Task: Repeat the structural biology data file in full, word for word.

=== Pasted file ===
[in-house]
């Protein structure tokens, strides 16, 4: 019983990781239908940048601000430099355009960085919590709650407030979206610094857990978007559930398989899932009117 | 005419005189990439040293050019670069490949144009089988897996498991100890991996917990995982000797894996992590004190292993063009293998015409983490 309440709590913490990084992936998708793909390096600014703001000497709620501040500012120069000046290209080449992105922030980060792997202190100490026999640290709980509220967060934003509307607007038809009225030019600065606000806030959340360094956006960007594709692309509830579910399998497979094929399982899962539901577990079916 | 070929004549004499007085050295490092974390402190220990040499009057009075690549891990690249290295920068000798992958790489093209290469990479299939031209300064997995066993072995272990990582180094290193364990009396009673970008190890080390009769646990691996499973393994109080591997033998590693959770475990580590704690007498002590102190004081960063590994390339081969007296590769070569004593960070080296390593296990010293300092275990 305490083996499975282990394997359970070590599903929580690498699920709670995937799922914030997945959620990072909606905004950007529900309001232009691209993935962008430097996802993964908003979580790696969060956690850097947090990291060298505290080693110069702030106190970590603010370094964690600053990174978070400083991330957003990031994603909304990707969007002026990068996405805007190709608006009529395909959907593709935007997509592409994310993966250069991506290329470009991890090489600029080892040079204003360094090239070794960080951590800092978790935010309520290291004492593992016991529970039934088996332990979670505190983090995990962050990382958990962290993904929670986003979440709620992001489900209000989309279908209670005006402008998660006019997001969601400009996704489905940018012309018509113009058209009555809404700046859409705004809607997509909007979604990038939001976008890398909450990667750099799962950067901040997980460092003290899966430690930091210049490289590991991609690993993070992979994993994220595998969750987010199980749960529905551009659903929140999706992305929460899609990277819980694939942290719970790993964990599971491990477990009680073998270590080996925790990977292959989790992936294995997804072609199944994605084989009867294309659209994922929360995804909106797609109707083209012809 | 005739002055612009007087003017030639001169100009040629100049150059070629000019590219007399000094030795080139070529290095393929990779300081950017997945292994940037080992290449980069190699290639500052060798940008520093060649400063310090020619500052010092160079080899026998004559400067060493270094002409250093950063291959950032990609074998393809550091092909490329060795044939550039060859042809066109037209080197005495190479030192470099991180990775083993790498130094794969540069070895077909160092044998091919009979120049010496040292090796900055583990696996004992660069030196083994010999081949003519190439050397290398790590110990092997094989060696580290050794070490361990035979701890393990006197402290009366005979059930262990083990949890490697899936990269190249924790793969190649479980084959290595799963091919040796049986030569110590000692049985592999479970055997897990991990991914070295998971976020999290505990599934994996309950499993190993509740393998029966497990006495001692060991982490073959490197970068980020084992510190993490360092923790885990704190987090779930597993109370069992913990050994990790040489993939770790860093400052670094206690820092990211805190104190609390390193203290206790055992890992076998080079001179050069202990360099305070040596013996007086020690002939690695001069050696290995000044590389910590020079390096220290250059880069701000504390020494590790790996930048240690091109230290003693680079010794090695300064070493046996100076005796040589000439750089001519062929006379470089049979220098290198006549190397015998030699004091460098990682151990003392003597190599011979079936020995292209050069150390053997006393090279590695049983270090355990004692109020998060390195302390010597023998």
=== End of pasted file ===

[in-house]
């Protein structure tokens, strides 16, 4: 019983990781239908940048601000430099355009960085919590709650407030979206610094857990978007559930398989899932009117 | 005419005189990439040293050019670069490949144009089988897996498991100890991996917990995982000797894996992590004190292993063009293998015409983490 309440709590913490990084992936998708793909390096600014703001000497709620501040500012120069000046290209080449992105922030980060792997202190100490026999640290709980509220967060934003509307607007038809009225030019600065606000806030959340360094956006960007594709692309509830579910399998497979094929399982899962539901577990079916 | 070929004549004499007085050295490092974390402190220990040499009057009075690549891990690249290295920068000798992958790489093209290469990479299939031209300064997995066993072995272990990582180094290193364990009396009673970008190890080390009769646990691996499973393994109080591997033998590693959770475990580590704690007498002590102190004081960063590994390339081969007296590769070569004593960070080296390593296990010293300092275990 305490083996499975282990394997359970070590599903929580690498699920709670995937799922914030997945959620990072909606905004950007529900309001232009691209993935962008430097996802993964908003979580790696969060956690850097947090990291060298505290080693110069702030106190970590603010370094964690600053990174978070400083991330957003990031994603909304990707969007002026990068996405805007190709608006009529395909959907593709935007997509592409994310993966250069991506290329470009991890090489600029080892040079204003360094090239070794960080951590800092978790935010309520290291004492593992016991529970039934088996332990979670505190983090995990962050990382958990962290993904929670986003979440709620992001489900209000989309279908209670005006402008998660006019997001969601400009996704489905940018012309018509113009058209009555809404700046859409705004809607997509909007979604990038939001976008890398909450990667750099799962950067901040997980460092003290899966430690930091210049490289590991991609690993993070992979994993994220595998969750987010199980749960529905551009659903929140999706992305929460899609990277819980694939942290719970790993964990599971491990477990009680073998270590080996925790990977292959989790992936294995997804072609199944994605084989009867294309659209994922929360995804909106797609109707083209012809 | 005739002055612009007087003017030639001169100009040629100049150059070629000019590219007399000094030795080139070529290095393929990779300081950017997945292994940037080992290449980069190699290639500052060798940008520093060649400063310090020619500052010092160079080899026998004559400067060493270094002409250093950063291959950032990609074998393809550091092909490329060795044939550039060859042809066109037209080197005495190479030192470099991180990775083993790498130094794969540069070895077909160092044998091919009979120049010496040292090796900055583990696996004992660069030196083994010999081949003519190439050397290398790590110990092997094989060696580290050794070490361990035979701890393990006197402290009366005979059930262990083990949890490697899936990269190249924790793969190649479980084959290595799963091919040796049986030569110590000692049985592999479970055997897990991990991914070295998971976020999290505990599934994996309950499993190993509740393998029966497990006495001692060991982490073959490197970068980020084992510190993490360092923790885990704190987090779930597993109370069992913990050994990790040489993939770790860093400052670094206690820092990211805190104190609390390193203290206790055992890992076998080079001179050069202990360099305070040596013996007086020690002939690695001069050696290995000044590389910590020079390096220290250059880069701000504390020494590790790996930048240690091109230290003693680079010794090695300064070493046996100076005796040589000439750089001519062929006379470089049979220098290198006549190397015998030699004091460098990682151990003392003597190599011979079936020995292209050069150390053997006393090279590695049983270090355990004692109020998060390195302390010597023998």